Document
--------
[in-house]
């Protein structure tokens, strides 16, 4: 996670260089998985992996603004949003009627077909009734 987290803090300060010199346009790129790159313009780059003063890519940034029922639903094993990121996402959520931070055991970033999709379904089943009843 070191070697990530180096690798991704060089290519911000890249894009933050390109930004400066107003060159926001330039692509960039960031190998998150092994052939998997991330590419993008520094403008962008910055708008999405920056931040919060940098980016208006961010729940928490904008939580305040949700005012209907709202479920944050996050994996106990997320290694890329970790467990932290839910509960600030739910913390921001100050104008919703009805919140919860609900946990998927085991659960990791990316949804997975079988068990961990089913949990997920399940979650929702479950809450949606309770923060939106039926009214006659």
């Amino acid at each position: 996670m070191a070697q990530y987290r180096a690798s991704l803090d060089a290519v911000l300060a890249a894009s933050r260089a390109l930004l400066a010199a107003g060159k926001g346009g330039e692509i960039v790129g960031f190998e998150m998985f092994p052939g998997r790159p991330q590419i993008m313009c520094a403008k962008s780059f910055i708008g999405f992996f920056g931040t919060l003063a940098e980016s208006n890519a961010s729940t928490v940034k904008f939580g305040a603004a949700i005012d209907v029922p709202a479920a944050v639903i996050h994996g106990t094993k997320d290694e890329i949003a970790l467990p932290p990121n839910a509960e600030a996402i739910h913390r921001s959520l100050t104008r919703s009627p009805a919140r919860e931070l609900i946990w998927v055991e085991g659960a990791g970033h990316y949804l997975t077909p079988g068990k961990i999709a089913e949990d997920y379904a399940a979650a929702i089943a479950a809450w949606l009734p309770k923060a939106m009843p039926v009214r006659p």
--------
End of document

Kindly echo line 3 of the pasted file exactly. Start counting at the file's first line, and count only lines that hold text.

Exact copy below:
């Amino acid at each position: 996670m070191a070697q990530y987290r180096a690798s991704l803090d060089a290519v911000l300060a890249a894009s933050r260089a390109l930004l400066a010199a107003g060159k926001g346009g330039e692509i960039v790129g960031f190998e998150m998985f092994p052939g998997r790159p991330q590419i993008m313009c520094a403008k962008s780059f910055i708008g999405f992996f920056g931040t919060l003063a940098e980016s208006n890519a961010s729940t928490v940034k904008f939580g305040a603004a949700i005012d209907v029922p709202a479920a944050v639903i996050h994996g106990t094993k997320d290694e890329i949003a970790l467990p932290p990121n839910a509960e600030a996402i739910h913390r921001s959520l100050t104008r919703s009627p009805a919140r919860e931070l609900i946990w998927v055991e085991g659960a990791g970033h990316y949804l997975t077909p079988g068990k961990i999709a089913e949990d997920y379904a399940a979650a929702i089943a479950a809450w949606l009734p309770k923060a939106m009843p039926v009214r006659p």